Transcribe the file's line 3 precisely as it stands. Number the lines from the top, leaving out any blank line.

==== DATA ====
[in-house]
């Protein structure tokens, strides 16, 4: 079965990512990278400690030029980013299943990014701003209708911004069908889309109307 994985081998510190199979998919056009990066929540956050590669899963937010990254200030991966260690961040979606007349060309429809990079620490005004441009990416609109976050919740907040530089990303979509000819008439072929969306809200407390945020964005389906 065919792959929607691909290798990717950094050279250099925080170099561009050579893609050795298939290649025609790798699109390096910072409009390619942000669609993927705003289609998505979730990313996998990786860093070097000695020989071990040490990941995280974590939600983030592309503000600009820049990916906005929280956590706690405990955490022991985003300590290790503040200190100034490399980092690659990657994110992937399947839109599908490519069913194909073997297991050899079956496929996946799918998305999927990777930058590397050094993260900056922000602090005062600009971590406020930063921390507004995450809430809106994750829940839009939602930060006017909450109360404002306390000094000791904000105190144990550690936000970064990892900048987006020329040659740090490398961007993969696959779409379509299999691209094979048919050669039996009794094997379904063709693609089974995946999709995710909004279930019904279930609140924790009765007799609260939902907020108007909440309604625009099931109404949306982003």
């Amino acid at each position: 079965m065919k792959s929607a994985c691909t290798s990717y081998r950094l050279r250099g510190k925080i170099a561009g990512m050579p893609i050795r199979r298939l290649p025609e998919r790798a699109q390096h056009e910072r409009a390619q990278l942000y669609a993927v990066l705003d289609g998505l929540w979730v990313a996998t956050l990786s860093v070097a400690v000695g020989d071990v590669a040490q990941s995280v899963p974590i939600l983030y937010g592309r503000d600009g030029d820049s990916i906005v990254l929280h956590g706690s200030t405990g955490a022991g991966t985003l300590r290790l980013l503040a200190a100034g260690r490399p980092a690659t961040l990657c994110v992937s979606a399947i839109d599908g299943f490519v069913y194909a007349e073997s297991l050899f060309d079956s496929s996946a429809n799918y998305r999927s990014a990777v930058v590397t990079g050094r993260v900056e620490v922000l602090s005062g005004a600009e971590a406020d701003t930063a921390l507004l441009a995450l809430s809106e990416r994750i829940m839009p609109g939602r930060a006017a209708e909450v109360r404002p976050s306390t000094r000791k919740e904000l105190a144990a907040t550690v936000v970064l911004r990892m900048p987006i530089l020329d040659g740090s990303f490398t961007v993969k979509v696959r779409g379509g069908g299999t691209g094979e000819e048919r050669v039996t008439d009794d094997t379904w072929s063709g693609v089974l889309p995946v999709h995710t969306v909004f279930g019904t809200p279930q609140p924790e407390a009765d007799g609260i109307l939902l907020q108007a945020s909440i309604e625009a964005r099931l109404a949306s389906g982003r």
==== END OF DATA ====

């Amino acid at each position: 079965m065919k792959s929607a994985c691909t290798s990717y081998r950094l050279r250099g510190k925080i170099a561009g990512m050579p893609i050795r199979r298939l290649p025609e998919r790798a699109q390096h056009e910072r409009a390619q990278l942000y669609a993927v990066l705003d289609g998505l929540w979730v990313a996998t956050l990786s860093v070097a400690v000695g020989d071990v590669a040490q990941s995280v899963p974590i939600l983030y937010g592309r503000d600009g030029d820049s990916i906005v990254l929280h956590g706690s200030t405990g955490a022991g991966t985003l300590r290790l980013l503040a200190a100034g260690r490399p980092a690659t961040l990657c994110v992937s979606a399947i839109d599908g299943f490519v069913y194909a007349e073997s297991l050899f060309d079956s496929s996946a429809n799918y998305r999927s990014a990777v930058v590397t990079g050094r993260v900056e620490v922000l602090s005062g005004a600009e971590a406020d701003t930063a921390l507004l441009a995450l809430s809106e990416r994750i829940m839009p609109g939602r930060a006017a209708e909450v109360r404002p976050s306390t000094r000791k919740e904000l105190a144990a907040t550690v936000v970064l911004r990892m900048p987006i530089l020329d040659g740090s990303f490398t961007v993969k979509v696959r779409g379509g069908g299999t691209g094979e000819e048919r050669v039996t008439d009794d094997t379904w072929s063709g693609v089974l889309p995946v999709h995710t969306v909004f279930g019904t809200p279930q609140p924790e407390a009765d007799g609260i109307l939902l907020q108007a945020s909440i309604e625009a964005r099931l109404a949306s389906g982003r």